After a wee break, there was Kyle Kinaschuk, who was good enough to travel from Toronto to read from his chapbook debut, COLLECTIONS-14. Given I hadn't heard him read before, let alone hadn't actually met him yet, I was curious to hear how he might perform some of these works. He did a magnificent job, speaking a bit to the compositional process of writing poems prompted by his father's death, and the baffles he utilized for the poems, put together from details of his father's life. He had mentioned that this was one section of what might be a book-length quartet of sections, and I am very much looking forward to seeing what that might look like.

photo by Pearl Pirie
Hamilton writer Gary Barwin (who also has a chapbook press, serif of nottingham, which turns (or turned) thirty-four years old this year) read, as part of his set to launch Dust of the Wren: poems and translations, a selection of unpublished pieces, suggesting that part of the appeal of the chapbook form is the quick ease with which new work can be disseminated. I'm absolutely fascinated with Barwin's comfort in visual poetry and surrealist lyric even as he has become the author of bestselling fiction, with a new novel already slated with Random House for 2021; and did you know he has a selected poems out this fall? There is an awful lot going on with his work, so it is very exciting to see it finally being taken seriously.

photo by Pearl Pirie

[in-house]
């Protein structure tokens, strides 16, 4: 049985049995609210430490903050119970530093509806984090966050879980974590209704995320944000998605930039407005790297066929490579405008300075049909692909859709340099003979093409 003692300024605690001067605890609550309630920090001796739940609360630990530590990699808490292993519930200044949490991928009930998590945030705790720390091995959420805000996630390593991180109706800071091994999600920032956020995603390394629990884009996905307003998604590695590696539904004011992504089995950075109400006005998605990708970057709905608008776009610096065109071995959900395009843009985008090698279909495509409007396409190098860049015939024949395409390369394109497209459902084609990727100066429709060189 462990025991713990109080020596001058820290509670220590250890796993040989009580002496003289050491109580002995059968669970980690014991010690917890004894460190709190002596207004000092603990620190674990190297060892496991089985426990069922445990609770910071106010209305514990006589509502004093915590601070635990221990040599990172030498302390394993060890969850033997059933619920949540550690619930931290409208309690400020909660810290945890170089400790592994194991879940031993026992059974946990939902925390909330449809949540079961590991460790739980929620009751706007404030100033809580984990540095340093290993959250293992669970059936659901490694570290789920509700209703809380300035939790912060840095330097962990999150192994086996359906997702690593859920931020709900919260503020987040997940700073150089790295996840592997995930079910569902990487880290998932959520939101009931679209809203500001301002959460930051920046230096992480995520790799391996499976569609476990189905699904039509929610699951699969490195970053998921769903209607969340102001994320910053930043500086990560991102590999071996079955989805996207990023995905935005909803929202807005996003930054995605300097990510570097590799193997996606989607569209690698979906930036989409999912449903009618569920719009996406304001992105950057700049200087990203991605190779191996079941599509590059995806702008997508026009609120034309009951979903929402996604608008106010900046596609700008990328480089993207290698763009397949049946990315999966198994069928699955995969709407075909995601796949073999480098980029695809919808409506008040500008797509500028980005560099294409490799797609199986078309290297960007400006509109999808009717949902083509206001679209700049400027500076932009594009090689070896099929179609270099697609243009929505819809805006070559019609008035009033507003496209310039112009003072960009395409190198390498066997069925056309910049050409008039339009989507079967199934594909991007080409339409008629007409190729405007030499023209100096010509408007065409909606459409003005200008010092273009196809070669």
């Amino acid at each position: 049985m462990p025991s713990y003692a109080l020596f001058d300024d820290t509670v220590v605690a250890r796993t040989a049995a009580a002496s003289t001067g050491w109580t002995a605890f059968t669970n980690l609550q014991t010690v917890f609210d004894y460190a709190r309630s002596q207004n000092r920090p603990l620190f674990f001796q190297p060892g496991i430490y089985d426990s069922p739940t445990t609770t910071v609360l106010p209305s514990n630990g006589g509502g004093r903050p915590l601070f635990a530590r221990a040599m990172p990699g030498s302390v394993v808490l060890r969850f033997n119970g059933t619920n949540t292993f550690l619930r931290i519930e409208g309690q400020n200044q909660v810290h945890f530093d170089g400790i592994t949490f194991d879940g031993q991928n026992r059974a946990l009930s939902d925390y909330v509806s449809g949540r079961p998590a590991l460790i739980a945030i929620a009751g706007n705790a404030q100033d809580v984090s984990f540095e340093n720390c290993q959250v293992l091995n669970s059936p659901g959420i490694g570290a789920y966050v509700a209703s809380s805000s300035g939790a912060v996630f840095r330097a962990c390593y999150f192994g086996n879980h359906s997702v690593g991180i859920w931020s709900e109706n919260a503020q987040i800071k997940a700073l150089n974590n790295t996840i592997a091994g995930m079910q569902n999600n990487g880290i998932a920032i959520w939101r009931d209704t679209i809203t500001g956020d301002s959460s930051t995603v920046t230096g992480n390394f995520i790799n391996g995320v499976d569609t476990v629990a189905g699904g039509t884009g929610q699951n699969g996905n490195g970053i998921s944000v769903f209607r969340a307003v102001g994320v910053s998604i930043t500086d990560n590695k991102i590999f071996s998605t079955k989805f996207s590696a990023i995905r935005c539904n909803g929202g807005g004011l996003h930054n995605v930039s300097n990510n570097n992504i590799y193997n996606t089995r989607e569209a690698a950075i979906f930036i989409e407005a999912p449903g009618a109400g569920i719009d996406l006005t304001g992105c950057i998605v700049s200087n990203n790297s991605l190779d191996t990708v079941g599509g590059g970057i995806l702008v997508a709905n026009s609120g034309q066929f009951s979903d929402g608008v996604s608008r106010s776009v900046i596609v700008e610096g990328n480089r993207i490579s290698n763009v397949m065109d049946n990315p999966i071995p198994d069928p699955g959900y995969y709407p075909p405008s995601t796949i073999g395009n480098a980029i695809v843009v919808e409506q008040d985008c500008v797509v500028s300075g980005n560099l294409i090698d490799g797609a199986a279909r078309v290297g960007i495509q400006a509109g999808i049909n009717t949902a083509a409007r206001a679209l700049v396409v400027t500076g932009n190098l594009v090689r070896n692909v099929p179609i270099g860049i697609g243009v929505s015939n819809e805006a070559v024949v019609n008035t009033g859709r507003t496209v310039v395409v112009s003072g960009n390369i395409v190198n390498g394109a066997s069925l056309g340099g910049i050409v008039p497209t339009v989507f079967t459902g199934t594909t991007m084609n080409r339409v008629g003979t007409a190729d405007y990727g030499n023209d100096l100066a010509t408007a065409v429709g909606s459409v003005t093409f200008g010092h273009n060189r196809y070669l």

One of my favourites is Kemptville poet Chris Turnbull, who has long been, quietly and confidently, working in large forms utilizing lyric, the fragment and visual elements against ecological concerns. Did you see the piece I did on her work for Jacket2 magazine a while back? This chapbook, contrite, is the second of a projected trio of linked works, following Candid, a title produced as part of one of the dusie kollektivs (a work that is available free online, also).
There. Don't you feel bad you missed it all now? We will just have to do another for next year, then!

And should I mention: the event was successful enough I immediately took three more chapbooks to the printer the following day? And am preparing two more?

And: watch this space for the announcement for 2020 above/ground press subscriptions, yes? Sometime over the next month or so. I mean: the press produced sixty-seven chapbooks last year, so the subscription rate is a pretty good deal, I must say...